# Simulate a crossover design with the formula: # Response ~ 1 + Treatment + Order + Treatment:Order + (1 | Patient) # Fit simulated data with linear mixed effects model. Make # significance decision about treatment effect on the basis # of 95% confidence interval (i.e., significant if 95% CI fails # to include zero). # n - number of patients in each order group # sdW - within patient standard deviation # sdB - between patient standard deviation # beta - coefficient vector c(Intercept, Treatment, Order, Treatment:Order) simulate <- function(n, sdW=4, sdB=1, beta=c(8, 4, 0, 0), alpha=0.05) { require("lme4") Patient <- as.factor(rep(1:(2*n), rep(2, 2*n))) Treatment <- c(rep(c("Treatment1", "Treatment2"), n), rep(c("Treatment2", "Treatment1"), n)) Order <- rep(c("First", "Second"), 2*n) Data <- data.frame(Patient, Treatment, Order) CMat <- model.matrix(~ Treatment * Order + Patient, data=Data) Response <- CMat %*% c(beta, rnorm(2*n-1, 0, sdB)) + rnorm(4*n, 0, sdW) Data$Response <- Response Fit <- lmer(Response ~ (1 | Patient) + Treatment * Order, data=Data) Est <- fixef(Fit)[2] Ste <- sqrt(vcov(Fit)[2,2]) prod(Est + c(-1,1) * qnorm(1-alpha/2) * Ste) > 0 } # type I error for n=20 (result: 0.059) #mean(replicate(1000, simulate(n=20, beta=c(8, 0, 0, 0)))) # type I error for n=50 (result: 0.057) #mean(replicate(1000, simulate(n=50, beta=c(8, 0, 0, 0)))) # type I error for n=20 and order effect 2 (result: 0.062) #mean(replicate(1000, simulate(n=20, beta=c(8, 0, 2, 0)))) # type I error for n=50 and order effect 2 (result: 0.05) #mean(replicate(1000, simulate(n=50, beta=c(8, 0, 2, 0)))) # power for n=20 and treatment effect 4 (result: 0.869) #mean(replicate(1000, simulate(n=20, beta=c(8, 4, 0, 0)))) # power for n=50 and treatment effect 4 (result: 0.997) #mean(replicate(1000, simulate(n=50, beta=c(8, 4, 0, 0))))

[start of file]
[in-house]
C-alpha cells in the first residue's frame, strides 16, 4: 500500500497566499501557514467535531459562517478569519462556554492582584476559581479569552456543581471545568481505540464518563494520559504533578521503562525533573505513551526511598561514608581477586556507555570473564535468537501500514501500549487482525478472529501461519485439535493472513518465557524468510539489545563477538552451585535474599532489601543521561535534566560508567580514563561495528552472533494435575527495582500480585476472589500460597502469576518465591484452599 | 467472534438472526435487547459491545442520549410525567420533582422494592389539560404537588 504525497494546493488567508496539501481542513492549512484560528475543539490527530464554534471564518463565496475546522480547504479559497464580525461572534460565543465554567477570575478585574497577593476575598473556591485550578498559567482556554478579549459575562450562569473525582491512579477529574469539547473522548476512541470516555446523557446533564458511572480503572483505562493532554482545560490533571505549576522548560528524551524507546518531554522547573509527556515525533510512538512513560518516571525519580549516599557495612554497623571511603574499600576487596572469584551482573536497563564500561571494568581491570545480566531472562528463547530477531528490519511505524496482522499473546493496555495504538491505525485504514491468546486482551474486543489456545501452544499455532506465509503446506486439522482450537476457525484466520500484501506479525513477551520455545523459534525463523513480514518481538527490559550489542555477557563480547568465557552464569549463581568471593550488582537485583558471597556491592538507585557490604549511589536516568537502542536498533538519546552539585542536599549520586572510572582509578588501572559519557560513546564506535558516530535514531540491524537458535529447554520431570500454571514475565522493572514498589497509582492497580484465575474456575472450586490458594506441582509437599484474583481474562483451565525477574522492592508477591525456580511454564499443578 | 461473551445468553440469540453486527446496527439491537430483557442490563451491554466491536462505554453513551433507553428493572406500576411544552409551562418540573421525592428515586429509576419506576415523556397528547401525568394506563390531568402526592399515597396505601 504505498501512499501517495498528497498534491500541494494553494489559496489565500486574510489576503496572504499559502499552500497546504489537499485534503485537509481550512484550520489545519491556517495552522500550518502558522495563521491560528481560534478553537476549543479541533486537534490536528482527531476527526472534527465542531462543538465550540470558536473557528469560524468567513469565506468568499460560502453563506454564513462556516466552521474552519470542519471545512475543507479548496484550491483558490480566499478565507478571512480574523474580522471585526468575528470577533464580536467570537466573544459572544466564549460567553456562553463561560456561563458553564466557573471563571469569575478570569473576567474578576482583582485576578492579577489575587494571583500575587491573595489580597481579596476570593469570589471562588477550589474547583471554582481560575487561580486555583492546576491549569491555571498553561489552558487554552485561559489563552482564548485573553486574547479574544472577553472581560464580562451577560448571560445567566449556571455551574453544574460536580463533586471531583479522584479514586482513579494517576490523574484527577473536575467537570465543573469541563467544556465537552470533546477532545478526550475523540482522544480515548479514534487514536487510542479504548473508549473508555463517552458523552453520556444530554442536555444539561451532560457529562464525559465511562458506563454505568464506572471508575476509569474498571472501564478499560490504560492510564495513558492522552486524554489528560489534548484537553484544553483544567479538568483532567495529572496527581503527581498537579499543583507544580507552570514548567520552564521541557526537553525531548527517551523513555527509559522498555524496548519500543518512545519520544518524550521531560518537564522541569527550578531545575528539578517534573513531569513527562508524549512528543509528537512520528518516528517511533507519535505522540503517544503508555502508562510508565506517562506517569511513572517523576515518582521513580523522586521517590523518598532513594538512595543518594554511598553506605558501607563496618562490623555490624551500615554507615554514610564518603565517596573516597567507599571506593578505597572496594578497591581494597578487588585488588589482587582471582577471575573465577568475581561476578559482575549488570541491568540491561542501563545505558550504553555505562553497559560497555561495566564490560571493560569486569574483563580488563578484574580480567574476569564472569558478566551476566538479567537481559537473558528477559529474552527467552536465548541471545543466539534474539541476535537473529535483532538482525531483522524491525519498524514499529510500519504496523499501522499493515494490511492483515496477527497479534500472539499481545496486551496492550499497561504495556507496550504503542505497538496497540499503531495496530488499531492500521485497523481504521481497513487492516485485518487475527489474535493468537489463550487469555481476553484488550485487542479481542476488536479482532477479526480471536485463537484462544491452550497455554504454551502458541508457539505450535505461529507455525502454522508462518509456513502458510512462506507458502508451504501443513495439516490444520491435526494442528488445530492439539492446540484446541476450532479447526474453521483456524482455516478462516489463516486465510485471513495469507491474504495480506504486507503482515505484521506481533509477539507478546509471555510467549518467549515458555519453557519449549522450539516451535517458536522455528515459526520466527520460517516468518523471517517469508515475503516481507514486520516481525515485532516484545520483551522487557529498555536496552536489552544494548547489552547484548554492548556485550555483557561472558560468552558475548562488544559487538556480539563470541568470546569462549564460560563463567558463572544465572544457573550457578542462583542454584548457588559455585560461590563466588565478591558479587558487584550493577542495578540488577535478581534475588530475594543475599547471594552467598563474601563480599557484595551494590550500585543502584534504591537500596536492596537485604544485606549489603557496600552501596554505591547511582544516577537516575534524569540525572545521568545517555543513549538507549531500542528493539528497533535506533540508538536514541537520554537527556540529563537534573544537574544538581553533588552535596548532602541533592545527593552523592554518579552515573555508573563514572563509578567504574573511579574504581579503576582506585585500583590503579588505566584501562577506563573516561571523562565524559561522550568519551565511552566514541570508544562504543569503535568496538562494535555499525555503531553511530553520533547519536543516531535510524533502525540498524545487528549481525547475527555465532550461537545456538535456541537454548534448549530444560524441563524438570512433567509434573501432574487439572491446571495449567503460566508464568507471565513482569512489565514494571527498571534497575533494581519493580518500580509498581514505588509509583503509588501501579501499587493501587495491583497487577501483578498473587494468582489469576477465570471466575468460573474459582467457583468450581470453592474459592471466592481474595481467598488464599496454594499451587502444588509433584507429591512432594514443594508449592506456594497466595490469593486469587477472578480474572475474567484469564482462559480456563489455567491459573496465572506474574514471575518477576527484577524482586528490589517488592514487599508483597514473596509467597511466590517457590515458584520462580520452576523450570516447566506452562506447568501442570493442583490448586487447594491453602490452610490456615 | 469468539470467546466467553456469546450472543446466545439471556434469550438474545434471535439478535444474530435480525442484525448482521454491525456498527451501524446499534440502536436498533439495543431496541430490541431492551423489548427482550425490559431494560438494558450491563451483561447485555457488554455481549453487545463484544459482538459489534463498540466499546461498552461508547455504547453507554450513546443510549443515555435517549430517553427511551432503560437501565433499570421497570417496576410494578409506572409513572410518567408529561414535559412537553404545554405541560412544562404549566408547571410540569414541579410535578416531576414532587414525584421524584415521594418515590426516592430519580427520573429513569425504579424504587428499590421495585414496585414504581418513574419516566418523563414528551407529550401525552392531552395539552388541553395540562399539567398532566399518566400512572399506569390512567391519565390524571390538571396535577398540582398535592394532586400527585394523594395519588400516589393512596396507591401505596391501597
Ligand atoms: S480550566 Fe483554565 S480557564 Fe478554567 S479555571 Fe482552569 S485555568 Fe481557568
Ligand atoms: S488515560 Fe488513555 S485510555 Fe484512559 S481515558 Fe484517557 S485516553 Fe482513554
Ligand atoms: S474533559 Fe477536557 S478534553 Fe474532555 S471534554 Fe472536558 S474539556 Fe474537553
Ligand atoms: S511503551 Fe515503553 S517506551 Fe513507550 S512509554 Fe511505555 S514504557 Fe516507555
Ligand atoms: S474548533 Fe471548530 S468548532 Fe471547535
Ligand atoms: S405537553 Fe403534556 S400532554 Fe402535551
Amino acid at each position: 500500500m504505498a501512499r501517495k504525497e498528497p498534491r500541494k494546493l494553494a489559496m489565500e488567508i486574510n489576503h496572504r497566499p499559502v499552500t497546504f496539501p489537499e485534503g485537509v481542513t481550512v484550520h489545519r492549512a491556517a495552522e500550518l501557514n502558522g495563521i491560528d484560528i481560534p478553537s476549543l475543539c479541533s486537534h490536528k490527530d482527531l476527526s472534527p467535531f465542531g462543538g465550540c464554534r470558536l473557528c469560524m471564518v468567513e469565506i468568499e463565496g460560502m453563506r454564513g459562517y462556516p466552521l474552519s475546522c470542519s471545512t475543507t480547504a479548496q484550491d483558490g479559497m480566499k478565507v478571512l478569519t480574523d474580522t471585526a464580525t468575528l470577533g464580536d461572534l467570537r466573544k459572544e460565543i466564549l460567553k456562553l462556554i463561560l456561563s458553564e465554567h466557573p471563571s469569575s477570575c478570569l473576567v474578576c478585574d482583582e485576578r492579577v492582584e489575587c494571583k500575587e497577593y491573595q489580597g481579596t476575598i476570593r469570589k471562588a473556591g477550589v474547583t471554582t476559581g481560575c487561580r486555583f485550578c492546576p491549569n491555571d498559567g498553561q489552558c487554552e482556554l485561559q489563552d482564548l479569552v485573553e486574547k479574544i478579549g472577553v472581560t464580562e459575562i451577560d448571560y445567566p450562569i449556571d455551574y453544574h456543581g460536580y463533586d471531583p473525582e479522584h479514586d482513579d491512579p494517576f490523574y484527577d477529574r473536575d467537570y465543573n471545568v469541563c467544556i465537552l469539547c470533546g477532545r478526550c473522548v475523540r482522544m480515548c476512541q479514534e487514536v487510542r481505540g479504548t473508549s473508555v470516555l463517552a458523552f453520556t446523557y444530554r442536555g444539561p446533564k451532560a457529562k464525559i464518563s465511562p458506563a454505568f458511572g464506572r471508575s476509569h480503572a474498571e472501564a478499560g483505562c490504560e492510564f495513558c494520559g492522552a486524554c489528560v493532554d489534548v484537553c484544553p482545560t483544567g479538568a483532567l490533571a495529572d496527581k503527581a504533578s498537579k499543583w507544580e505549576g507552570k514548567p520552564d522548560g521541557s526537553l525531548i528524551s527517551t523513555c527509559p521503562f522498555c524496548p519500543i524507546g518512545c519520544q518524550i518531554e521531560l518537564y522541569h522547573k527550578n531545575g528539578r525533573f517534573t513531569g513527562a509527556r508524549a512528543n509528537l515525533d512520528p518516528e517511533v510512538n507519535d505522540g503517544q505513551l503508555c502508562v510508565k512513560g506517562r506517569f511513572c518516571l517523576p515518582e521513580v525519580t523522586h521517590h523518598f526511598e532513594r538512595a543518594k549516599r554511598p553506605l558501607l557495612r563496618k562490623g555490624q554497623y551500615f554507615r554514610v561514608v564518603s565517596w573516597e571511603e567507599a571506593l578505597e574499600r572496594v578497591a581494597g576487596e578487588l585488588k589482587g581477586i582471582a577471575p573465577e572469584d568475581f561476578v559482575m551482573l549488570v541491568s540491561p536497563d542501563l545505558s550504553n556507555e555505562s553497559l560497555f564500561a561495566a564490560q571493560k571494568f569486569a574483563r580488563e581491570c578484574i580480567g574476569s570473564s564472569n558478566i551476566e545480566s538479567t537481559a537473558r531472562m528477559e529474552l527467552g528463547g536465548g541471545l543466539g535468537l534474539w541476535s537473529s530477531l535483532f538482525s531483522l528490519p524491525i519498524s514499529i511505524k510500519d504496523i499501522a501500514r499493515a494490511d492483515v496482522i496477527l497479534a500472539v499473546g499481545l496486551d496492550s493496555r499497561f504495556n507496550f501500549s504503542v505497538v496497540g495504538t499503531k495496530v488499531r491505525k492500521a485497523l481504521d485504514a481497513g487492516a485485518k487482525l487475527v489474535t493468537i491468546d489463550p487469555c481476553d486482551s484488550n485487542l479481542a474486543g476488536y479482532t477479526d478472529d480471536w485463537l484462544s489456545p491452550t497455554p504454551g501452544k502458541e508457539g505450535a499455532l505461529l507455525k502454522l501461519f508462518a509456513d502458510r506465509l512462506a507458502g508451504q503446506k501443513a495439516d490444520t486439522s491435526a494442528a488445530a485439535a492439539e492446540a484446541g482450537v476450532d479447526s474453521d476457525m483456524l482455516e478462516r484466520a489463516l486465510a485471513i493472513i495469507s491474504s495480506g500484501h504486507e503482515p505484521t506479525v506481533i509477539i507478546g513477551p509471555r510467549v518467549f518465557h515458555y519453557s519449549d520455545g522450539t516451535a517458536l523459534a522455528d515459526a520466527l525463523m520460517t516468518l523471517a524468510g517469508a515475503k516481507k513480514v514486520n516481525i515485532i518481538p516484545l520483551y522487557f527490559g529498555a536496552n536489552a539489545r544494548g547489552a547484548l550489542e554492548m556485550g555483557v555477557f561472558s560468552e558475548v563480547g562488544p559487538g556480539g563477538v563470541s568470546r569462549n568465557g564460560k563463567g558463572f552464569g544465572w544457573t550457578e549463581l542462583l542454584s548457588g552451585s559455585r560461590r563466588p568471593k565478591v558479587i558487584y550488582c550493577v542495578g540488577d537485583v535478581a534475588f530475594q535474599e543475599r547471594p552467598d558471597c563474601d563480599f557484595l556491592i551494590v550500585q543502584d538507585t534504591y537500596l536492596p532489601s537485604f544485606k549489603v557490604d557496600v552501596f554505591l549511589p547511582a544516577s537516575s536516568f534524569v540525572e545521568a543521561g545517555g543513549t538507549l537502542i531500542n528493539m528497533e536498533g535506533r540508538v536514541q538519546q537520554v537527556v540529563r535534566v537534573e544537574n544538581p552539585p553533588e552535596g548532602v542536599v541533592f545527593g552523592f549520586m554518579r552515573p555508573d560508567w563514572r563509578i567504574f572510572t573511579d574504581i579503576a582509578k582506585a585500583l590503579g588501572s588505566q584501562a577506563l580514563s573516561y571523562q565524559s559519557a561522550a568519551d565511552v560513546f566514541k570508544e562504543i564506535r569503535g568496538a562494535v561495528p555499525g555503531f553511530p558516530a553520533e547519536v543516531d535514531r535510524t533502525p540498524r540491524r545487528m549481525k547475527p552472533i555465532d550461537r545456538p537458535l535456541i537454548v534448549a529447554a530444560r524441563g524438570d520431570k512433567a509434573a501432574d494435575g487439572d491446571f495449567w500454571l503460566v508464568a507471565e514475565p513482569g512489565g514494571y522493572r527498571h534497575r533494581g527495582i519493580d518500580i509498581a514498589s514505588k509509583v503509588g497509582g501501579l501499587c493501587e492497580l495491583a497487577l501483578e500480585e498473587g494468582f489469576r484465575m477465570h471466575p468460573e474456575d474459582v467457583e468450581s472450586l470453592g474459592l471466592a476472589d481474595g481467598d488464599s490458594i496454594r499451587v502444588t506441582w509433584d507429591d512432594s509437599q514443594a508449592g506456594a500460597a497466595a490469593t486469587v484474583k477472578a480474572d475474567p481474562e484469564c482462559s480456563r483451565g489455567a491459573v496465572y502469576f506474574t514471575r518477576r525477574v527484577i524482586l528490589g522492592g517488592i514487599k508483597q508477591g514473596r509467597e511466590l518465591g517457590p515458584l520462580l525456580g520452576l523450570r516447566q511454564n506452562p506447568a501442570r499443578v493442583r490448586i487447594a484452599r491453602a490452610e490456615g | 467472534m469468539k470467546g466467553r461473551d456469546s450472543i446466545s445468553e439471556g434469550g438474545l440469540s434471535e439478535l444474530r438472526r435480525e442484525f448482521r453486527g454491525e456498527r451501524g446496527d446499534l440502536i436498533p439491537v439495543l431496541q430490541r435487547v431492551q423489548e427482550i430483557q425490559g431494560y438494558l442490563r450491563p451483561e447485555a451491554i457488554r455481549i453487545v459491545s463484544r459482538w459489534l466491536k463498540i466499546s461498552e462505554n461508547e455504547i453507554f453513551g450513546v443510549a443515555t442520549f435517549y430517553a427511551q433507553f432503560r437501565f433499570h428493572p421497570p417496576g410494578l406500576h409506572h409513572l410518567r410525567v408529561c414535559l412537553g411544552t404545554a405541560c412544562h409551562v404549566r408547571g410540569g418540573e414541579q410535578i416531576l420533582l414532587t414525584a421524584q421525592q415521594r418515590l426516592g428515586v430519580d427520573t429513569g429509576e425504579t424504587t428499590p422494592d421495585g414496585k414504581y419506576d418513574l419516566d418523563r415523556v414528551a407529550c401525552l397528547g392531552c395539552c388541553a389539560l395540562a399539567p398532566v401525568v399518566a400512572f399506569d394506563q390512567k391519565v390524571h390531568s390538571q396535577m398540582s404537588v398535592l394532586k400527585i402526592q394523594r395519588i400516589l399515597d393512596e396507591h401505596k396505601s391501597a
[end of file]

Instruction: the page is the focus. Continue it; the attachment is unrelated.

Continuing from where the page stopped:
Several scenarios are considered, including some checks on the type I error associated with the proposed procedure, and its power under three hypothetical data generating mechanisms. ***update 2012/02/23: commenter Paul rightly points out below that 1000 replications is insufficient for the implied precision of three decimal places!*** It's quite late as I'm writing this, and so I will end the discussion here. Indeed, I am trying to shorten my posts in an effort to make them more frequent! Please do comment if I've left out an important detail!

CJSwearingenPhDMatt -

You are spot on... when required, power/precision analysis should be completed using simulations approximating the data generation process and the actual analysis. I argue that it should be done even if a "plug-n-play" formula exists in a software package; use the formula to verify the simulation results.

Not that I expect you to program everything for me, but you did ask for comments if details were left out:.

1. Remember to use a seed. Simulations and subsequent results cannot be reproduced without setting a seed.

2. I prefer to simulate through an entire range of plausible effect sizes, saving and plotting both mean and standard error of the simulation at each size.

BioStatMattPost authorThanks Chris. Both of your suggestions are excellent.

Scott JGreat post! (and not too long, in my book!)

Thanks a ton, I just happened to be looking for something like this. Very helpful.

PaulI hate to point this out, but your replicate size is inadequate for your claimed level of precision. For example three separate runs of your first simulation,

# type I error for n=20 (result: 0.059)

mean(replicate(1000, simulate(n=20, beta=c(8, 0, 0, 0))))

yield results of 0.051, 0.046, 0.06. Clearly, the stated point estimate of 0.059 is a less than accurate representation of the actual precision.

I would suggest that you need to increase the number of replications to 10,000 for two decimal places of accuracy and to 1,000,000 for three decimal places of accuracy, which is what your simulations implicitly claim.

For a paper discussing some simulation size issues see Burton et al, Statist. Med. 2006; 25 : 4279–4292.

BioStatMattPost authorPaul, that is an excellent point. Indeed, the items listed in the code block are just for illustration; there is significant Monte Carlo error. Thanks for the citation.